However, there is another way to respond to failure. As Mother Theresa suggests, our failures can often act as stepping stones. This image suggests that our mistakes can lead us on an upward trajectory. They provide a context for us to grow and move forward in life.

Failure is formative on a lot of levels. On a practical level failure helps us develop knowledge about what works and what doesn’t work. When a particular approach to disciplining our kids does not work we can file that away and look for other ideas, or when a project at work doesn’t succeed as expected we can avoid it in the future. On a deeper level, though, failure can shape our character. Most of the virtues that are promoted in scripture cannot be achieved without a certain degree of failure. It is impossible to be humble if we have never come to terms with our brokenness and limitations. It is hard to have empathy for others if we cannot relate to their struggles and shortcomings. It is not necessary to trust in God if we feel like we are self-sufficient.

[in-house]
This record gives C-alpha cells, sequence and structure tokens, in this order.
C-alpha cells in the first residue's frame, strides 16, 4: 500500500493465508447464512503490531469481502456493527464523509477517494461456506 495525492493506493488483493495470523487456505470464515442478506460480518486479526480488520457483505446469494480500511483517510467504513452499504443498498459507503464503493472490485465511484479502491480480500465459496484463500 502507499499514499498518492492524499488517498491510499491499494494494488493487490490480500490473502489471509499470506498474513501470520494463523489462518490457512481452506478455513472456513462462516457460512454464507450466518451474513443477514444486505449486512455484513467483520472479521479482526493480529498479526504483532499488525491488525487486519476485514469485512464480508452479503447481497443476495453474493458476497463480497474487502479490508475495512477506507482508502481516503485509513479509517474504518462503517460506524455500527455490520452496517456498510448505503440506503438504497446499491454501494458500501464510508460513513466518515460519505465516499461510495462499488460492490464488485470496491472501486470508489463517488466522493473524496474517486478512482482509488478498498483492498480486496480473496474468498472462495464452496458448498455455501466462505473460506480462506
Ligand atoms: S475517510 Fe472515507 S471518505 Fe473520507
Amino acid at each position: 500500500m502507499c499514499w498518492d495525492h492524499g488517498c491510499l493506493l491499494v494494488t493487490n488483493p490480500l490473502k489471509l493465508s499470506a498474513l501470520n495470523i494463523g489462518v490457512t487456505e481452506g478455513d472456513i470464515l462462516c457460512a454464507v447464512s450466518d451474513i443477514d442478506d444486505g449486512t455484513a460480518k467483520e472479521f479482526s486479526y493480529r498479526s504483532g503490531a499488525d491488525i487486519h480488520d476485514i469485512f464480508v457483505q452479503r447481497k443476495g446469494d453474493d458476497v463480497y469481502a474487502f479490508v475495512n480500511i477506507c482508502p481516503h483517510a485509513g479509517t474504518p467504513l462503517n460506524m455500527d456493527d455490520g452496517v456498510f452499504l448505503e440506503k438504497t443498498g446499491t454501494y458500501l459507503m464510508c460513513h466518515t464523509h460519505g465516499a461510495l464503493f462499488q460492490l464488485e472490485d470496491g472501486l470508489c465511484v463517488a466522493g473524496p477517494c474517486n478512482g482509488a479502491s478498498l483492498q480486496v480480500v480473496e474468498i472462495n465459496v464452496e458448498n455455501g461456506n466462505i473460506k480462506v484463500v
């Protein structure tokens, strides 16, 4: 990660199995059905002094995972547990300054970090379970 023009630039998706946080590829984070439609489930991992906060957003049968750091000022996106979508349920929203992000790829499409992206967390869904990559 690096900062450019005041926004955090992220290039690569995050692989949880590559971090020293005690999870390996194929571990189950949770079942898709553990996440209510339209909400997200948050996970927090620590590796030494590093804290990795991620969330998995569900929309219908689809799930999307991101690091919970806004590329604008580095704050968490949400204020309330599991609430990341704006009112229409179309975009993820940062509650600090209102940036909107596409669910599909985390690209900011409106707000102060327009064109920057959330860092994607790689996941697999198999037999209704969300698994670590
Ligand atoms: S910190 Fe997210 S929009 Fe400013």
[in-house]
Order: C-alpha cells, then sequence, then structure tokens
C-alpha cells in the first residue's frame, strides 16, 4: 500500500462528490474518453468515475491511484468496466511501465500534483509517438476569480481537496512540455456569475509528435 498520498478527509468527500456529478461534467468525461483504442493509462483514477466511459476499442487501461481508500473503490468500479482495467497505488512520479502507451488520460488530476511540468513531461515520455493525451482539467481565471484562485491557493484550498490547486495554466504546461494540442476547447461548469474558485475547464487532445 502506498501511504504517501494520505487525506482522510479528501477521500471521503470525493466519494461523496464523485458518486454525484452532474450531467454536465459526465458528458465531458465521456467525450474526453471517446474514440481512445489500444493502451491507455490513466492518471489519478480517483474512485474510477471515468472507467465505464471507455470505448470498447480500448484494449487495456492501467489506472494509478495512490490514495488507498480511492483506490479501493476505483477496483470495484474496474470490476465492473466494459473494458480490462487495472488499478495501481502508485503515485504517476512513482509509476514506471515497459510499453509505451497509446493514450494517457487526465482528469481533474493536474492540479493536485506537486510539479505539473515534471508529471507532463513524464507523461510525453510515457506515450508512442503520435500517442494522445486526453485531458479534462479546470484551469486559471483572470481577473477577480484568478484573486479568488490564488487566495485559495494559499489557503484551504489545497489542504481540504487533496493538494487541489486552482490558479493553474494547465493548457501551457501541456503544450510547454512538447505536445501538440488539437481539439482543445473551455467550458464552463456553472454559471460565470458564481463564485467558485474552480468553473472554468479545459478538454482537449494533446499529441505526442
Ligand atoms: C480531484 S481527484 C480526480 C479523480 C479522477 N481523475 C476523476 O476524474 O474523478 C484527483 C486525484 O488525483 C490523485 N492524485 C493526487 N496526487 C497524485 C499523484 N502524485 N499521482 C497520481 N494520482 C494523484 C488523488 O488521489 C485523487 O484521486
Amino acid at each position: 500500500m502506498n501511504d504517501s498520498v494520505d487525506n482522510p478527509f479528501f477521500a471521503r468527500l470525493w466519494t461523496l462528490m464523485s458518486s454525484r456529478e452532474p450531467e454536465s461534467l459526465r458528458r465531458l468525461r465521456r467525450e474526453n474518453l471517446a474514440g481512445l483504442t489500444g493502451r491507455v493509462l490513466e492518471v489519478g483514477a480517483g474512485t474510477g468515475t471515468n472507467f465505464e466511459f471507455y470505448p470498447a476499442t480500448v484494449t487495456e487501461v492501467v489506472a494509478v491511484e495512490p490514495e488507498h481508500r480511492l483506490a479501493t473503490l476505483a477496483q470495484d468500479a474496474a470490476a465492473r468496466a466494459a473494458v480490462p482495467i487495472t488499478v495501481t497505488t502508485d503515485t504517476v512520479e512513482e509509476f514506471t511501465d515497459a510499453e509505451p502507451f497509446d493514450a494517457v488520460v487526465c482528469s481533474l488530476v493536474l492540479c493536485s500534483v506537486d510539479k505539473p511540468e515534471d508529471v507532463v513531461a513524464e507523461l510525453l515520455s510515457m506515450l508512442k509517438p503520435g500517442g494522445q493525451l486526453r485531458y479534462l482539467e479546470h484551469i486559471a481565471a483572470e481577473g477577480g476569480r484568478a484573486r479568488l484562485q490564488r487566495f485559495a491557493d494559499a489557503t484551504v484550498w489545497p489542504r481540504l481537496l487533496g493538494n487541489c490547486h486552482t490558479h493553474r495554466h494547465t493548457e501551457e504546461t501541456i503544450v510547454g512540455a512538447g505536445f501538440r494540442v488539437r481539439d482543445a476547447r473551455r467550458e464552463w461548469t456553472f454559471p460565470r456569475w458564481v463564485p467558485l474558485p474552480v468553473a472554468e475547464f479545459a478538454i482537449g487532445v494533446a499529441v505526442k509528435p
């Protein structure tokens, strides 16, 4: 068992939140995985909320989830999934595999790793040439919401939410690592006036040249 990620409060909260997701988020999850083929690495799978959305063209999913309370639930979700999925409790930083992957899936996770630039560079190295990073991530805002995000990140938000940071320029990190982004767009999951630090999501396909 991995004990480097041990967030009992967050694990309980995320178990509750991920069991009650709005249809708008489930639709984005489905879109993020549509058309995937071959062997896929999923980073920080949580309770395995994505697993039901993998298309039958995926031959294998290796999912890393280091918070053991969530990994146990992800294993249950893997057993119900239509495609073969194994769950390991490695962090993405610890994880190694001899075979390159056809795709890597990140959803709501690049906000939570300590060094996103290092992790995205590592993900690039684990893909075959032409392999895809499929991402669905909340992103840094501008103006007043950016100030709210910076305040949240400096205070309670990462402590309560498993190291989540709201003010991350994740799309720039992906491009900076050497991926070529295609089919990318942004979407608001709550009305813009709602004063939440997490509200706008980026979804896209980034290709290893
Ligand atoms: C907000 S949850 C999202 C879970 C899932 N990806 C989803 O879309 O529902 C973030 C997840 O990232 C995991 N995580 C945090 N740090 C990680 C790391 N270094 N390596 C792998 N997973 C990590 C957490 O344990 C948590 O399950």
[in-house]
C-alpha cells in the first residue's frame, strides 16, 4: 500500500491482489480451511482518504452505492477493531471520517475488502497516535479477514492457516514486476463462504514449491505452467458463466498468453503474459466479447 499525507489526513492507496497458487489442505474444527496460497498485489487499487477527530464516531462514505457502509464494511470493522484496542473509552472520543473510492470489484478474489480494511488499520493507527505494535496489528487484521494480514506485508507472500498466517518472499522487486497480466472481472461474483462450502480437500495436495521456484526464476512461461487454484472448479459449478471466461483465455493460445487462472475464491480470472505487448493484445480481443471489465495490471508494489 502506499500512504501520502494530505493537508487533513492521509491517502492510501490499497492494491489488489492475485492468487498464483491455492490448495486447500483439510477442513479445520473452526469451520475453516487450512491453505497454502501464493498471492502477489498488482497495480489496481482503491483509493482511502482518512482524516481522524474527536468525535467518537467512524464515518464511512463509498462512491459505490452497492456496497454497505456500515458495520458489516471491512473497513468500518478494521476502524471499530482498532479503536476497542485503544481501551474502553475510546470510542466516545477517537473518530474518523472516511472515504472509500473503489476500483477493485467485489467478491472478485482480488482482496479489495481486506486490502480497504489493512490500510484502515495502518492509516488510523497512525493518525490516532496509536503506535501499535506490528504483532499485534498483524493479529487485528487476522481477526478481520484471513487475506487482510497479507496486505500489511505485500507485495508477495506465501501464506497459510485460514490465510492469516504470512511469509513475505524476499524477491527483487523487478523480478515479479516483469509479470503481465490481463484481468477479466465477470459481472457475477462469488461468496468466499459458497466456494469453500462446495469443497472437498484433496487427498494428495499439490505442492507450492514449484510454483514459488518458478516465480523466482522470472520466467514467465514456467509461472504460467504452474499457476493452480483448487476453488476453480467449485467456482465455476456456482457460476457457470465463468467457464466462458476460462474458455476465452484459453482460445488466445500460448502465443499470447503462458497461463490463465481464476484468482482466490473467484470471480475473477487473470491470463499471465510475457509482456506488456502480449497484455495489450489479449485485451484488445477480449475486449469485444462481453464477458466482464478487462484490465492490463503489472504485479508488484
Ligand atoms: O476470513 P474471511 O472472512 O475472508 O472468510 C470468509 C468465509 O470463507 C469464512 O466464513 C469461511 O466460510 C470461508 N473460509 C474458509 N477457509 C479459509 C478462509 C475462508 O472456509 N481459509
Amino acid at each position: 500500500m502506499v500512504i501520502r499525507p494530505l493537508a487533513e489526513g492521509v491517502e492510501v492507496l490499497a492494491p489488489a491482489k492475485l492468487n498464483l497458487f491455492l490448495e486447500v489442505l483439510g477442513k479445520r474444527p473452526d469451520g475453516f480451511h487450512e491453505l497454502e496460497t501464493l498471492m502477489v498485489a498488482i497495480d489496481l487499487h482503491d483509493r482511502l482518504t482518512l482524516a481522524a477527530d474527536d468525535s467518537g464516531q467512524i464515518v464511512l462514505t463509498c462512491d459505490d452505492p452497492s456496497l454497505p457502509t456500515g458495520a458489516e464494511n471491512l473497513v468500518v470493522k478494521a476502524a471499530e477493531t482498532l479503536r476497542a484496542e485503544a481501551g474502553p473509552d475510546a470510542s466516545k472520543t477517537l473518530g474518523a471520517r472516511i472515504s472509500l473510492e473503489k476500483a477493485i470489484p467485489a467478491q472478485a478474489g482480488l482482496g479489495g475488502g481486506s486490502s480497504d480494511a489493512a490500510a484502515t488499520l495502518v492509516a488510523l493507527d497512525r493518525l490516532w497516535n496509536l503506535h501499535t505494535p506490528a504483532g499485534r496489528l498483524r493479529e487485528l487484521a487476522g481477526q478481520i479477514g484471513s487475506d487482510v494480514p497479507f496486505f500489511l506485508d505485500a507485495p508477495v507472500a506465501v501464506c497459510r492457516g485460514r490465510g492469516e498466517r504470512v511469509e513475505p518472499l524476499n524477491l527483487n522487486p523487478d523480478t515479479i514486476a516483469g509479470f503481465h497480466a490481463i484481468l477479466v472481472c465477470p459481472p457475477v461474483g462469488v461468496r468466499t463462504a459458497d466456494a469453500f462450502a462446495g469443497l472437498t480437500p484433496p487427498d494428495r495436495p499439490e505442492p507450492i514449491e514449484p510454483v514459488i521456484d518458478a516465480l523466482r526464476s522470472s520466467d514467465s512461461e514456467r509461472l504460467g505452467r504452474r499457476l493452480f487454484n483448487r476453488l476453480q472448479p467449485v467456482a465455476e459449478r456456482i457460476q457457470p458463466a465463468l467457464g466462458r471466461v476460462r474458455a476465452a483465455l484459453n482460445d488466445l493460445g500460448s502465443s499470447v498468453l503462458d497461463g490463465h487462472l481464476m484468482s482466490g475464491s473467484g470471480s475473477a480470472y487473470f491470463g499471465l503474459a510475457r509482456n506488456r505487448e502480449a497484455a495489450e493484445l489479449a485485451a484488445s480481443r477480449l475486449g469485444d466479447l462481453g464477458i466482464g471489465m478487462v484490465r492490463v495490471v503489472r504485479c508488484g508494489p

This perspective on failure leads Thomas Merton to make this audacious claim:

“At all costs avoid one thing: success . . . If you are too obsessed with success, you will forget to live. If you have learned only how to be a success, your life has probably been wasted.”

What I think this means is that we need to create a culture in our homes, workplaces, churches, and communities where there is freedom to fail. Without the grace and freedom to make mistakes we will not be able to develop character, take creative risks, and grow.

Jesus models this for us in the gospels. When you think about it, his disciples failed a lot. They lacked faith, they overlooked the needy, they disobeyed his teaching, and they abandoned him in his time of need. Yet, Jesus continues to work with them and use them to build his kingdom. He even reinstates his most impulsive and unreliable disciple at the end of the gospel and calls Peter his rock. I believe the failures in Peter’s past were necessary prerequisites for his ability to lead the church in the future. These failures did not disqualify him; rather, they shaped him to be formative leader.